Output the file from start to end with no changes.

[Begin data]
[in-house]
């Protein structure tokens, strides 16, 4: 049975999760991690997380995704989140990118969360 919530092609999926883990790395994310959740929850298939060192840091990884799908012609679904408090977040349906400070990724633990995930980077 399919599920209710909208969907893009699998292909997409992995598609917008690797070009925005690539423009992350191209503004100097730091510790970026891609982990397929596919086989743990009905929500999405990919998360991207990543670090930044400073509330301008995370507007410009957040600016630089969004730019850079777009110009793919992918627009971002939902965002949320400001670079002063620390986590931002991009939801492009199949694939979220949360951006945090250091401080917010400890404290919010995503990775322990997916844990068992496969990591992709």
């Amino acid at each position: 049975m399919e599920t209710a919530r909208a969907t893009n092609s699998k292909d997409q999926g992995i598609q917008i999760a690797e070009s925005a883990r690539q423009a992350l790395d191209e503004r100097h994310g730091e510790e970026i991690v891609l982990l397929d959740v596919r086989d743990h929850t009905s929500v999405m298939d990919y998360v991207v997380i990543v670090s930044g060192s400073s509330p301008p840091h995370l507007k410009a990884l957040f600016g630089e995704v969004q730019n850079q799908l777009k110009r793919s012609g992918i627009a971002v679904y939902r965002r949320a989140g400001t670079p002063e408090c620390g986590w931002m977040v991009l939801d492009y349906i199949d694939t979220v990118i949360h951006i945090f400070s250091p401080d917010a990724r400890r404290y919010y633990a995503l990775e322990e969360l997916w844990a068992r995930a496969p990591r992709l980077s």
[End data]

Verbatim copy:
[in-house]
């Protein structure tokens, strides 16, 4: 049975999760991690997380995704989140990118969360 919530092609999926883990790395994310959740929850298939060192840091990884799908012609679904408090977040349906400070990724633990995930980077 399919599920209710909208969907893009699998292909997409992995598609917008690797070009925005690539423009992350191209503004100097730091510790970026891609982990397929596919086989743990009905929500999405990919998360991207990543670090930044400073509330301008995370507007410009957040600016630089969004730019850079777009110009793919992918627009971002939902965002949320400001670079002063620390986590931002991009939801492009199949694939979220949360951006945090250091401080917010400890404290919010995503990775322990997916844990068992496969990591992709």
């Amino acid at each position: 049975m399919e599920t209710a919530r909208a969907t893009n092609s699998k292909d997409q999926g992995i598609q917008i999760a690797e070009s925005a883990r690539q423009a992350l790395d191209e503004r100097h994310g730091e510790e970026i991690v891609l982990l397929d959740v596919r086989d743990h929850t009905s929500v999405m298939d990919y998360v991207v997380i990543v670090s930044g060192s400073s509330p301008p840091h995370l507007k410009a990884l957040f600016g630089e995704v969004q730019n850079q799908l777009k110009r793919s012609g992918i627009a971002v679904y939902r965002r949320a989140g400001t670079p002063e408090c620390g986590w931002m977040v991009l939801d492009y349906i199949d694939t979220v990118i949360h951006i945090f400070s250091p401080d917010a990724r400890r404290y919010y633990a995503l990775e322990e969360l997916w844990a068992r995930a496969p990591r992709l980077s």